Based on a 1990 James Ellroy novel of the same name, and directed by Curtis Hanson, is the 1997 crime drama L.A Confidential. It quickly went on to commercial success and critical acclaim and, with a fresh Rotten Tomatoes rating of 99% and a must see Metacritic score of 90%, is the latest classic I’m revisiting.
Set in the early 1950s, we follow the L.A.P.D. as a complex web of crime, corruption and deceit slowly unravels itself. With duplicitous behaviour, celebrity scandals, backstabbing and criminal connections rife three cops, not squeaky clean themselves, are at the centre of exposing it all. The cops in question are Wendell ‘Bud’ White (Russell Crowe), Jack Vincennes (Kevin Spacey) and Edmund Exley (Guy Pearce) and their way toward justice is not an easy one
This noir crime drama looks slick, is cleverly written and superbly acted – keeping you engaged and guessing to the end. The pacing is just right, it slowly lures you in before upping the ante over the course of 2 hours and 18 minutes – with rough justice, interrogations, fist fights and shootouts adding plenty of spectacle. It is a bit convoluted at times, with the amount of threads and players involved hard to keep track of. This film pulls off its intricate plot well though, even if it takes a fair bit of concentration at times.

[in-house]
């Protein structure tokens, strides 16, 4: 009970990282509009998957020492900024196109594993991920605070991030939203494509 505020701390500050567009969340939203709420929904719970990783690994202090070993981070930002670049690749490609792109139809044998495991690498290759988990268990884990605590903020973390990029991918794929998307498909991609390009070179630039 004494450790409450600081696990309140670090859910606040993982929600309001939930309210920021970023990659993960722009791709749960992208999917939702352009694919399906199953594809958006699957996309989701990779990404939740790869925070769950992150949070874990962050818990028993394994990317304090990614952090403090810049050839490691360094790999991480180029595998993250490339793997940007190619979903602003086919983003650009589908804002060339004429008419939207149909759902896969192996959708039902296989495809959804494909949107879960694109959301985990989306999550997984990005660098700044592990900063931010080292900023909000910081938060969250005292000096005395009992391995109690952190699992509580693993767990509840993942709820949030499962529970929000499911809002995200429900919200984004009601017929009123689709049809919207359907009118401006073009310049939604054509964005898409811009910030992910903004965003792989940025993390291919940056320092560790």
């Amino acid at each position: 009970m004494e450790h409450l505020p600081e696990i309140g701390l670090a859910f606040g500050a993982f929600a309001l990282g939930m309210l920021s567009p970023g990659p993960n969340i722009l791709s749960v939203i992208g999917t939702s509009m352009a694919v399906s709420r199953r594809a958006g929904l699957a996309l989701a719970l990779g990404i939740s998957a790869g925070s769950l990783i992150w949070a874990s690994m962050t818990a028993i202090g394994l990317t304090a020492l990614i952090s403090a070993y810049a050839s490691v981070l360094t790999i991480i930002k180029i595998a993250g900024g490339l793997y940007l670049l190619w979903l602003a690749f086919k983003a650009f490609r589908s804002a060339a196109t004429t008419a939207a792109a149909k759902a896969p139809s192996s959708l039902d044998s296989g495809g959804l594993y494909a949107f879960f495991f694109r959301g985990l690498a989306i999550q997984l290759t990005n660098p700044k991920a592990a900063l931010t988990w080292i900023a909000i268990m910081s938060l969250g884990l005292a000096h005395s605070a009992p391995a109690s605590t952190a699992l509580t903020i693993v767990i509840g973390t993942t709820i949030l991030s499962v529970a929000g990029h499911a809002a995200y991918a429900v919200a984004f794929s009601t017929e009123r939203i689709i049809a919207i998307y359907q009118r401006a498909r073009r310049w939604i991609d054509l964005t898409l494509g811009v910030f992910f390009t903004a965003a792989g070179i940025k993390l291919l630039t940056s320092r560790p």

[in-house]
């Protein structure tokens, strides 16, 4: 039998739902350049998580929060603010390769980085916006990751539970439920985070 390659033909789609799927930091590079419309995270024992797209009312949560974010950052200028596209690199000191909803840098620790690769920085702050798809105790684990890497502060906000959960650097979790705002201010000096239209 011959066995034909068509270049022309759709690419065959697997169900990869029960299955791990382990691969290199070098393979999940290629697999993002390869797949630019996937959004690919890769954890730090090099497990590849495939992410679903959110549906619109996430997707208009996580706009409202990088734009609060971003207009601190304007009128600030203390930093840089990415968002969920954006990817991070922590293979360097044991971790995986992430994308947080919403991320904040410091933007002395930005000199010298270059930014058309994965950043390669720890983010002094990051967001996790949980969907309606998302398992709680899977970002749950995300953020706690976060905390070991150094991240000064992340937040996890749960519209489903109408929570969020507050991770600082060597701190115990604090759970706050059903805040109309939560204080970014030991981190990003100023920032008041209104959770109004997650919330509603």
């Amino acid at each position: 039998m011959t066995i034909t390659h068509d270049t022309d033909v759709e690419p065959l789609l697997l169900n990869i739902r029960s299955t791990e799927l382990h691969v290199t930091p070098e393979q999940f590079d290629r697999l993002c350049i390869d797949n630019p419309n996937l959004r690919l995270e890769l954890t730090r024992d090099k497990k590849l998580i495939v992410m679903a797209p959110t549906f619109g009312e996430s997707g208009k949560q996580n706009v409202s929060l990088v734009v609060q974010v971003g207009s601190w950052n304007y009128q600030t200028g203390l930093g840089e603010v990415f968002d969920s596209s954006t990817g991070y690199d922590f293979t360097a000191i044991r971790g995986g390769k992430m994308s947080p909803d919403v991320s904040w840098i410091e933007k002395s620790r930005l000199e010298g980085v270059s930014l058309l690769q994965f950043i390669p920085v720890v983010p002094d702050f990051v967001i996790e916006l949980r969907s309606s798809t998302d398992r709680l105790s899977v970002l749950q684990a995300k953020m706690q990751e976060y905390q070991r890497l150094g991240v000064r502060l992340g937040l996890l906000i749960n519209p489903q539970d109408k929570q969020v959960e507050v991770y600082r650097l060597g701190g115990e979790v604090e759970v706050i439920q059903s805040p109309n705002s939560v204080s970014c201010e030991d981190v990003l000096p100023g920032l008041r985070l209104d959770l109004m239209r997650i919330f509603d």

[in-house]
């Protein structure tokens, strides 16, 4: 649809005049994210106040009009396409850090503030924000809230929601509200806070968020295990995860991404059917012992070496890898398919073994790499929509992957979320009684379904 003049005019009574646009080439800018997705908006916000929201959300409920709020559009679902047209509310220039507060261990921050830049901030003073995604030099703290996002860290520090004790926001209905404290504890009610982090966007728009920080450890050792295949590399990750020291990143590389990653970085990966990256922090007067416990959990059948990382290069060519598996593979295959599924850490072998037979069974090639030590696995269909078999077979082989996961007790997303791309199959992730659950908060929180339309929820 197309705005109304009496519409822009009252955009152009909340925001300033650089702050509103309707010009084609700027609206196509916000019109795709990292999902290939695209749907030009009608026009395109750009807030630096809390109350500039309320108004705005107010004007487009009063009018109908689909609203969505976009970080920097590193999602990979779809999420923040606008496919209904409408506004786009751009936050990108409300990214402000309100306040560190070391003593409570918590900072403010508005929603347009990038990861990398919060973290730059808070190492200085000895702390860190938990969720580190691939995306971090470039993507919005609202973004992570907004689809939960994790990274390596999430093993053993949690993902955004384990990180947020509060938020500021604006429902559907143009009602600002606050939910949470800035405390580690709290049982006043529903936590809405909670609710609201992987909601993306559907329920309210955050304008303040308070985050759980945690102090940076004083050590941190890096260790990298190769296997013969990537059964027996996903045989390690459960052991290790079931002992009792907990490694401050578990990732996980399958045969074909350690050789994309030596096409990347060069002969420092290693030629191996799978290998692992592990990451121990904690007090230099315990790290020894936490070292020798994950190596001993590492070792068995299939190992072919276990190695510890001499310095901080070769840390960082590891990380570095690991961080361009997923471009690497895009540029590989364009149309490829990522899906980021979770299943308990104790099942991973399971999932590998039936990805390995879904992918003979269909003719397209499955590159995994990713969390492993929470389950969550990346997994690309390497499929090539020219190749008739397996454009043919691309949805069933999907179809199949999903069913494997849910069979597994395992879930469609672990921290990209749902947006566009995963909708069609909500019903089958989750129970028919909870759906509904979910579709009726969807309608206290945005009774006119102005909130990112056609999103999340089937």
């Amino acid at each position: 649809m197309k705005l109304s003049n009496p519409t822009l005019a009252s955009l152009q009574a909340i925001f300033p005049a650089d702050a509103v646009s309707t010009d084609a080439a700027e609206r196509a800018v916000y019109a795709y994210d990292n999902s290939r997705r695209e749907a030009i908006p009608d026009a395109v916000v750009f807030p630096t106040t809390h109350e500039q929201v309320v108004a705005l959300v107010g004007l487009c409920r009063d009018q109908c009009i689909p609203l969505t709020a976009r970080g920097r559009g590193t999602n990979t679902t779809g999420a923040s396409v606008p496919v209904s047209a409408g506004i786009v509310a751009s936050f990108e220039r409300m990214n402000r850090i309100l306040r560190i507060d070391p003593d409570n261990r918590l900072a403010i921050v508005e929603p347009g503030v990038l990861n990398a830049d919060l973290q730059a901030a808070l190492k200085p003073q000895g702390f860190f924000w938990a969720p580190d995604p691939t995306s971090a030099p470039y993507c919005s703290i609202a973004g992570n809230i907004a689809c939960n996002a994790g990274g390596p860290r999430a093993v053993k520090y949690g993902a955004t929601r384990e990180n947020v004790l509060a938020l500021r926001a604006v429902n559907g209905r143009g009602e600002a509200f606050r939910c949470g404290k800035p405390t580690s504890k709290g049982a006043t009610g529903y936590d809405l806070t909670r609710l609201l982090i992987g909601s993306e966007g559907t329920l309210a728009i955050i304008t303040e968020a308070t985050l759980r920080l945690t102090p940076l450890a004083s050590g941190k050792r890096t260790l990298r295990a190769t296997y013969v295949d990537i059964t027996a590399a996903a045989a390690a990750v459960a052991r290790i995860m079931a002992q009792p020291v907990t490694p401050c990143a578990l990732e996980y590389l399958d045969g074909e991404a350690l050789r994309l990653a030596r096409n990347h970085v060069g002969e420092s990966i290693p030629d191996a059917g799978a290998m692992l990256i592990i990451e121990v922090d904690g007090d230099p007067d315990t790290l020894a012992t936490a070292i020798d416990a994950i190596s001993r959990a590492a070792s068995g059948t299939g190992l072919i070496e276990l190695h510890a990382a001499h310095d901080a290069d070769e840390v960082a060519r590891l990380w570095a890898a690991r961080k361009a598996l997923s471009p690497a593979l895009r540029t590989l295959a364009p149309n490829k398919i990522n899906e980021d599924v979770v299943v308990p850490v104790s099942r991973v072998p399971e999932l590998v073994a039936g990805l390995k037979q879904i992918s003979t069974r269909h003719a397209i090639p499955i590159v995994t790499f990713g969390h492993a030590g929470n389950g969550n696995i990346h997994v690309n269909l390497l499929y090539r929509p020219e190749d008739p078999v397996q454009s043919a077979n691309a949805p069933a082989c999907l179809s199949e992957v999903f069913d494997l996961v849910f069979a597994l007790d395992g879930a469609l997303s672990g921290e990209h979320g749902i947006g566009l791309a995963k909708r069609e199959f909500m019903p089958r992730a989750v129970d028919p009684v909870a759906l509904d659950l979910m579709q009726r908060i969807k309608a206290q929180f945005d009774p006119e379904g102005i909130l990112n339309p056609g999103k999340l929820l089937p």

It is also understandable with the amount of characters involved. James Cromwell as the wisecracking Irish captain Dudley, Danny DeVito the sleazy gossip mag writer Sid and Kim Basinger as the femme fatale prostitute Lynn are just some highlights of a great cast. The main three draw you in, and work well together because of their chalk and cheese differences. Crowe’s rough and ready White, Pearce’s savvy and virtuous Exley and Spacey’s charming slimeball Vincennes (it does feel uncomfortable praising him given recent revelations).
L.A Confidential is a corker of a film, a beautiful and intelligent crime drama with a super cast, an intricate plot and lots of visceral action. It’s currently streaming on Netflix, so get on it. Fun fact, despite its near universal praise, Titanic still beat it to the best picture Oscar that year.